A.P: How does the exhibition develop from there?
—The next important stop is Troy. Left and right on the high walls, the visitor can see the successive layers of soil that have settled over the centuries and the corresponding archaeological finds. Also, for the first time, the way Schliemann dealt with ceramic vessels which would then play an important role in the dating. The public tends to focuse only on the gold finds from Troy and Greece, but Schliemann himself was always much more interested in the simple ceramic finds.
—Because they provided historical information. Schliemann excavated the Hisarlik mound in depth because he believed the most valuable find to be at the bottom of the hill. Excavating the hill of Troy, he found that specific types of vessels existed in different layers of the soil, but he could not date them at the time. He had to compare them and this is exactly what he did with his subsequent excavations in Mycenae. He is the first to take the great step towards understanding archaeology as stratigraphy and its importance can be understood in conjunction with these excavations.
A.P: And what did he find?
—By comparative stratigraphy, he discovered that similar ceramic fragments, which are found in Mycenae, also exist in Troy and must be related in time. Previously he could not date them and therefore was not able to realize that Priam’s treasure is considerably older than the one of Agamemnon. This was achieved only by comparing the ceramics from Greece. Therefore, this excavation was absolutely crucial in the eventual discovery of chronological indications for prehistory in general. Let me clarify this further: Schliemann was the one who discovered the advanced Bronze Age cultures in the region. We did not know before if they really existed. This was archaeology’s huge step forward into terra incognita.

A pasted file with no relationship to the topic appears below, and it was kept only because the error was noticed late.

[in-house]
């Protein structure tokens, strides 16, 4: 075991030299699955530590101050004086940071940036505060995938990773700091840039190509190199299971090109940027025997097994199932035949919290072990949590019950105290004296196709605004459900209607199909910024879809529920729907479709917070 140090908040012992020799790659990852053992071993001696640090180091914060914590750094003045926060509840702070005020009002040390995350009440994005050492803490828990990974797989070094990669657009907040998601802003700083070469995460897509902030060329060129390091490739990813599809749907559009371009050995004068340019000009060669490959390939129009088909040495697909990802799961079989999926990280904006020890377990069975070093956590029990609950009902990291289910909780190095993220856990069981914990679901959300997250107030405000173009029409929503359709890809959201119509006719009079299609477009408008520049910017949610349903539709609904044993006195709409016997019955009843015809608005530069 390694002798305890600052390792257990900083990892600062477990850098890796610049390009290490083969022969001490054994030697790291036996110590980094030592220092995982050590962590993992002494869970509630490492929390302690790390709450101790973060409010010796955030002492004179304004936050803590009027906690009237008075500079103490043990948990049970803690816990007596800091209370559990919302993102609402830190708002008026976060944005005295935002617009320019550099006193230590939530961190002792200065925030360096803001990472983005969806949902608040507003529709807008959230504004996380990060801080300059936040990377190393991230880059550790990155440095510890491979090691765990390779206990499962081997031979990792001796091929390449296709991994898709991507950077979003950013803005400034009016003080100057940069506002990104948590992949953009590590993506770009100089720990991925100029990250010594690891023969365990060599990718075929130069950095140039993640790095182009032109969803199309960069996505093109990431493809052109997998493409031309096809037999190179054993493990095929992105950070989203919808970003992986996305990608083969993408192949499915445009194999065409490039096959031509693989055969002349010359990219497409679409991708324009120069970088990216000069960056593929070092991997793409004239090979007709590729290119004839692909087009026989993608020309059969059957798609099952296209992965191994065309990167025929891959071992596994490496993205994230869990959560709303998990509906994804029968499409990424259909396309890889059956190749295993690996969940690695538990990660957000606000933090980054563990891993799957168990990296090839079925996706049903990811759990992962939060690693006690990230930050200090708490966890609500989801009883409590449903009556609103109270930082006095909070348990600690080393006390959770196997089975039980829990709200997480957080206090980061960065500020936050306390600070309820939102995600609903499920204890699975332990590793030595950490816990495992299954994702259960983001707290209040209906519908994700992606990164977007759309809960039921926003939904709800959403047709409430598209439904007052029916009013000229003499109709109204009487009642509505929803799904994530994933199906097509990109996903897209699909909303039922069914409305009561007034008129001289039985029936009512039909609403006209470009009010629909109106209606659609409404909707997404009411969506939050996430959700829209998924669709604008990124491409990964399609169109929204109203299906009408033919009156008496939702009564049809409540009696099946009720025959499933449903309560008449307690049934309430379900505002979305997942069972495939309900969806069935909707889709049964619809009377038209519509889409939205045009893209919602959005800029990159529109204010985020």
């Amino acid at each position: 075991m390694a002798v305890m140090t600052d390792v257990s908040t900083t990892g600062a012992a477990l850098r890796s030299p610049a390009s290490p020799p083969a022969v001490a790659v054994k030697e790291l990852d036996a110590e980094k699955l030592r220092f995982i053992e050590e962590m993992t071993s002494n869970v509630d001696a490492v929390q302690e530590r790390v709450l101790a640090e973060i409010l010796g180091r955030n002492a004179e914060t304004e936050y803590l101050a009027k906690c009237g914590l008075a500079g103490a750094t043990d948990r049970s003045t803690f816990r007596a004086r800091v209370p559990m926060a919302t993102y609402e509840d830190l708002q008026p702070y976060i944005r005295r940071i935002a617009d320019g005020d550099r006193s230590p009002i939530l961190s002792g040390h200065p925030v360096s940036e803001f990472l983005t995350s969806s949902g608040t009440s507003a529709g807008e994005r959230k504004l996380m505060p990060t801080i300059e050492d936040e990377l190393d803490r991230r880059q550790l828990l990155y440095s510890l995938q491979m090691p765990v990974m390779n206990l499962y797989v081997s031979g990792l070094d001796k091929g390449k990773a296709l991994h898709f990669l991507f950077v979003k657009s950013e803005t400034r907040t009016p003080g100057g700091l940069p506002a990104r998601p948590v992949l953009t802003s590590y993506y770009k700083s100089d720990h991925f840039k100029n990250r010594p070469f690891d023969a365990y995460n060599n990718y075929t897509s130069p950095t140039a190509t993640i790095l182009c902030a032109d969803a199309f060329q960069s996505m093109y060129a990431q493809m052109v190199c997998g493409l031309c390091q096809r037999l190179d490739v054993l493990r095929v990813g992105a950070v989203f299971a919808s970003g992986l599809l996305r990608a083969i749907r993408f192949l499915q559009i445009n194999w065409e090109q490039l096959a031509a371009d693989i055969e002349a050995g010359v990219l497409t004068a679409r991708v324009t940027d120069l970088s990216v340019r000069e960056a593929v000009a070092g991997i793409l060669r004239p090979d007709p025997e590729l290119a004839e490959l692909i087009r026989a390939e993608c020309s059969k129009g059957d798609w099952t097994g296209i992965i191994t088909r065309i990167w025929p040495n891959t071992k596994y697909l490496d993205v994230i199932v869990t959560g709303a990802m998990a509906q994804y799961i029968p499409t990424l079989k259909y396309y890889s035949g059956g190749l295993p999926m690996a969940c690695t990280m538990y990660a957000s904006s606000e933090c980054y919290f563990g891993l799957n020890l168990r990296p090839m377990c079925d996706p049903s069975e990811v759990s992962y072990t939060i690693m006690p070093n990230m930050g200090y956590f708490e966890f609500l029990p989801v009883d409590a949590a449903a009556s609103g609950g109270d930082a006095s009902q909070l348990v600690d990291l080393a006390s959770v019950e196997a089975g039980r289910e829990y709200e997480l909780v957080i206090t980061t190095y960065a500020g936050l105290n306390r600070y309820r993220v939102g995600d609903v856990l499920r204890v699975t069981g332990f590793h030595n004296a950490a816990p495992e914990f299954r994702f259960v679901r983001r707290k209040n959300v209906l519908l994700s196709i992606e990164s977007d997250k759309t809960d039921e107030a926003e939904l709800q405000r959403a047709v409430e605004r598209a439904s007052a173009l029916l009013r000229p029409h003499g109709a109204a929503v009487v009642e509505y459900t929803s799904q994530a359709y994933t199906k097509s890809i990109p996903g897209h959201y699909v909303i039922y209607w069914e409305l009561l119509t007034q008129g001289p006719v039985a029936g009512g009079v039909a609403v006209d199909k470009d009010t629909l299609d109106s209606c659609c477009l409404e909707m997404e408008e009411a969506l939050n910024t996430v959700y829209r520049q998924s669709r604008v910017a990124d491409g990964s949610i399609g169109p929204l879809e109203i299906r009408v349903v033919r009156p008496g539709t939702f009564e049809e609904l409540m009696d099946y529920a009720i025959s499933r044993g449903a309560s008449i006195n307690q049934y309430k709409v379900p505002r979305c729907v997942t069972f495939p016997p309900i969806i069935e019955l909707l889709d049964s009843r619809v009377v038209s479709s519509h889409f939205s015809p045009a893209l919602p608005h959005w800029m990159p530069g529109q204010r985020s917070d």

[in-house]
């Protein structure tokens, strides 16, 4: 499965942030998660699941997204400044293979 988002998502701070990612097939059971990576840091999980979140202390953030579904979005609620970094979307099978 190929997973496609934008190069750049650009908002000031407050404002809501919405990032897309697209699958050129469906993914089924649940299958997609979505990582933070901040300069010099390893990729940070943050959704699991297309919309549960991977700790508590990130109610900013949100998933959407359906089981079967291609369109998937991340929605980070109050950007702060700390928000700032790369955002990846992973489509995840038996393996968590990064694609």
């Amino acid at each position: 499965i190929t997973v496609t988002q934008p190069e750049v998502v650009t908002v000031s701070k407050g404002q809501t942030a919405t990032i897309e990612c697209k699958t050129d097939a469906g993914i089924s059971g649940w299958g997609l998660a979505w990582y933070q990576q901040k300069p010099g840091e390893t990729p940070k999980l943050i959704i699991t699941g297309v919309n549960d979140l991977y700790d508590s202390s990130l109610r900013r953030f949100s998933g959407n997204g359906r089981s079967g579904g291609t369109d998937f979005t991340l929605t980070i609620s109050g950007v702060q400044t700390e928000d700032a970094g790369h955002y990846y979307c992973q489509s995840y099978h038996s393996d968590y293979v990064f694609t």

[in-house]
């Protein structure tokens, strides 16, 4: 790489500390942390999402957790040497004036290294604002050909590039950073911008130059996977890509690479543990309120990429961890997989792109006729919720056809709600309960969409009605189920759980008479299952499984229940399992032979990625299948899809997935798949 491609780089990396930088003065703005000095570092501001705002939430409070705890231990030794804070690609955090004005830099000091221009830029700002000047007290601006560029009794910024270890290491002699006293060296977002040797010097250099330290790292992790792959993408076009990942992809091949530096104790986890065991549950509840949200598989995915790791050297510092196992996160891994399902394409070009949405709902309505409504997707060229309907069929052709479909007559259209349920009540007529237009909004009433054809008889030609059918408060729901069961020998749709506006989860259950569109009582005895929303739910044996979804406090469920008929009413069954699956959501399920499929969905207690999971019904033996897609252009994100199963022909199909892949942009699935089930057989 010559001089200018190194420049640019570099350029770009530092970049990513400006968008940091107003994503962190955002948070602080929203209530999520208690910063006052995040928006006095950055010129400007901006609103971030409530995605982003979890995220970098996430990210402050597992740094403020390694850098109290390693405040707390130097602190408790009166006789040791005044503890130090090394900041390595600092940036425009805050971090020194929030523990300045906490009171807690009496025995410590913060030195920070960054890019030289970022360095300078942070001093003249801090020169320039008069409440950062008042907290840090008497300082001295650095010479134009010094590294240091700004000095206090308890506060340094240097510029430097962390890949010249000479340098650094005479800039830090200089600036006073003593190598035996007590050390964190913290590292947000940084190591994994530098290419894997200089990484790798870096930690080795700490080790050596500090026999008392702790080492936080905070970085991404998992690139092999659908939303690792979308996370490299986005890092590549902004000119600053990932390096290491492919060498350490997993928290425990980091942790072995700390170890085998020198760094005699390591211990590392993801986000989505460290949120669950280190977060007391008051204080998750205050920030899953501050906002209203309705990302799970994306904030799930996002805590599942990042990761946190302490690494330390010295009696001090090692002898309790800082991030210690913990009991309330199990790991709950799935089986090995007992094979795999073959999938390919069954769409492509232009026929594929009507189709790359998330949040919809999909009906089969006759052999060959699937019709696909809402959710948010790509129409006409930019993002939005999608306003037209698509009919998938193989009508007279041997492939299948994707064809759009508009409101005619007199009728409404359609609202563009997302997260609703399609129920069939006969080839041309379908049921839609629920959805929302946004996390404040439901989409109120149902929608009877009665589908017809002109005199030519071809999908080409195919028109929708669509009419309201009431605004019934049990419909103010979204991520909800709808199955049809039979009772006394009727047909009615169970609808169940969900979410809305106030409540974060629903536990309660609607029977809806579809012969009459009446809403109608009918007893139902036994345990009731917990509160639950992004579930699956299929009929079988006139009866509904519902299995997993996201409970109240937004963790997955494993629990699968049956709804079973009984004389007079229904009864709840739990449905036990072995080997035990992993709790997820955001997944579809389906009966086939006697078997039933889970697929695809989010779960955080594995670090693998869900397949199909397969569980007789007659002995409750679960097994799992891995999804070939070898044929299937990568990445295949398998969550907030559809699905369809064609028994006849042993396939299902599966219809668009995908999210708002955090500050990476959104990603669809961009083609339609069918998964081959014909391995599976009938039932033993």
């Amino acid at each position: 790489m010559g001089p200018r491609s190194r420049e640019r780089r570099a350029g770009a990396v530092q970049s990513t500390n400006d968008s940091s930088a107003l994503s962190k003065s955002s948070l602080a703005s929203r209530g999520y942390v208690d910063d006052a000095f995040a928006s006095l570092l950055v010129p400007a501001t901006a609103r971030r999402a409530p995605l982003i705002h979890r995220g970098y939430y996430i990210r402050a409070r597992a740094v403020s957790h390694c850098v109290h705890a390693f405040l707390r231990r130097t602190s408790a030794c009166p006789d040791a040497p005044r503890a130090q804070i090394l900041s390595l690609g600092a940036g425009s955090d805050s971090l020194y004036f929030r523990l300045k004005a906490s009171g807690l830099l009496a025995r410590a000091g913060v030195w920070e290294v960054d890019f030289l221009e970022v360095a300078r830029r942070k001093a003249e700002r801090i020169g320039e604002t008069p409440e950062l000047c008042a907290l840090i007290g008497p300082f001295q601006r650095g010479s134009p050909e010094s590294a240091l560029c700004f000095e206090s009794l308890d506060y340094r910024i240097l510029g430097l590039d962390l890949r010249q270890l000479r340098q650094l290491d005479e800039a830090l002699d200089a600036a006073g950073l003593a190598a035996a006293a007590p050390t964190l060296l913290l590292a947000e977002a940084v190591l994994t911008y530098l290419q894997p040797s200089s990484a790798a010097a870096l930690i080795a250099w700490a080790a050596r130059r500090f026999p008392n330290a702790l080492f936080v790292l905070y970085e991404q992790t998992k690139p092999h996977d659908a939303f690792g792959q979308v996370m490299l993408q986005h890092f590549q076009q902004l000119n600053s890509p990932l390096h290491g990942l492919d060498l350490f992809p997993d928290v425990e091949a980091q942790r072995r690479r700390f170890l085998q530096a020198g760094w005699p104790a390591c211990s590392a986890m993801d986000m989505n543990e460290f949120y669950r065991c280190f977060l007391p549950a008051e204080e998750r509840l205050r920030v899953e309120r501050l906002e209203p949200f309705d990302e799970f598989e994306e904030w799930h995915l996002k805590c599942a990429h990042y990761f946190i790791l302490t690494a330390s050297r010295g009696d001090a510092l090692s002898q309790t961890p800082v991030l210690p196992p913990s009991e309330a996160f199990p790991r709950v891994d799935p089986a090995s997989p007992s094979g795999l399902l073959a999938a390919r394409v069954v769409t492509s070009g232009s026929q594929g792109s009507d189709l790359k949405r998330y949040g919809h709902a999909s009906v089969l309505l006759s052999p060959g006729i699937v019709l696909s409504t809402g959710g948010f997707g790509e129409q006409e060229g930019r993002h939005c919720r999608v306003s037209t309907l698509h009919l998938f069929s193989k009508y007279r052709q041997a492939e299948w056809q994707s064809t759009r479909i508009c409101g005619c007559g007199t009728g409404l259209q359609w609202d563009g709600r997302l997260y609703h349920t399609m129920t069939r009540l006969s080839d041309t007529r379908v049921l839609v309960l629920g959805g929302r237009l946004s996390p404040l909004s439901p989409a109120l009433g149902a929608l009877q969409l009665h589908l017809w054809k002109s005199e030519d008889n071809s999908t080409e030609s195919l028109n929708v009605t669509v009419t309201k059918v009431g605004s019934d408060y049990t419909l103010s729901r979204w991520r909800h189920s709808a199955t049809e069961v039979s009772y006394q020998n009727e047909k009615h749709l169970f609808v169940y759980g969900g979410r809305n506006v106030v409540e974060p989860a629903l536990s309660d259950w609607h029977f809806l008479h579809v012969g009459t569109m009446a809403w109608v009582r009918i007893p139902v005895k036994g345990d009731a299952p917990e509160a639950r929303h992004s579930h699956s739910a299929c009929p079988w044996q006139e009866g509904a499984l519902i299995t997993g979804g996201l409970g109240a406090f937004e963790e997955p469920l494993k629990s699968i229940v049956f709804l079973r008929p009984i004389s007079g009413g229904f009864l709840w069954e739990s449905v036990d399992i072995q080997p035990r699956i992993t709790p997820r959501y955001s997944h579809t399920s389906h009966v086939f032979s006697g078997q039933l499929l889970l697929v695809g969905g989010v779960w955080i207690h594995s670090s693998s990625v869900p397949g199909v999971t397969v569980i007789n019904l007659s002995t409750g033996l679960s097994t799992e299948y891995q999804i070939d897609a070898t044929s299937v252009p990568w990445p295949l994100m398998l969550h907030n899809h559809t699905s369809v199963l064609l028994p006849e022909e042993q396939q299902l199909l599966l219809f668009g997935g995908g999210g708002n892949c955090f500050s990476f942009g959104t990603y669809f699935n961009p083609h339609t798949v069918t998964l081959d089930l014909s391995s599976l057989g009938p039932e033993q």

A.P: He was criticized however for destroying more than he needed during his excavations.
—The criticism is correct and of course today we would conduct the excavations completely differently. However, with these methods we probably would not have discovered Troy if all the earlier walls had been preserved and we did not advance deeper. Schliemann also had his doubts about the methods, but you cannot blame him because he went ahead in scientifically unknown areas. He was therefore a pioneer, developing and constantly seeking out new excavation methods; he never stopped exploring, this being one of his characteristics. He could easily have stopped after finding Priam’s Treasure in 1873, but he did not. He went to Greece, brought back Wilhelm Dörpfeld, the pioneer of stratigraphic excavation and had discussions with him, wanting his opinion.
A.P: Was he right to believe that he had discovered Troy, or is it still disputed?
—The controversy over the existence of Troy has now subsided. There are of course still a few who have their doubts. We shall never be 100% sure, but I’m convinced Schliemann really discovered it. This is confirmed by the fact that the place had been visited by Alexander the Great and was sought at that spot again and again before him and also by the Romans. So I think everything points to the existence of Troy in this location.
A.P: In 1873, Schliemann discovered “Priam’s Treasure”. Did he actually miscalculate its date by 1,240 years?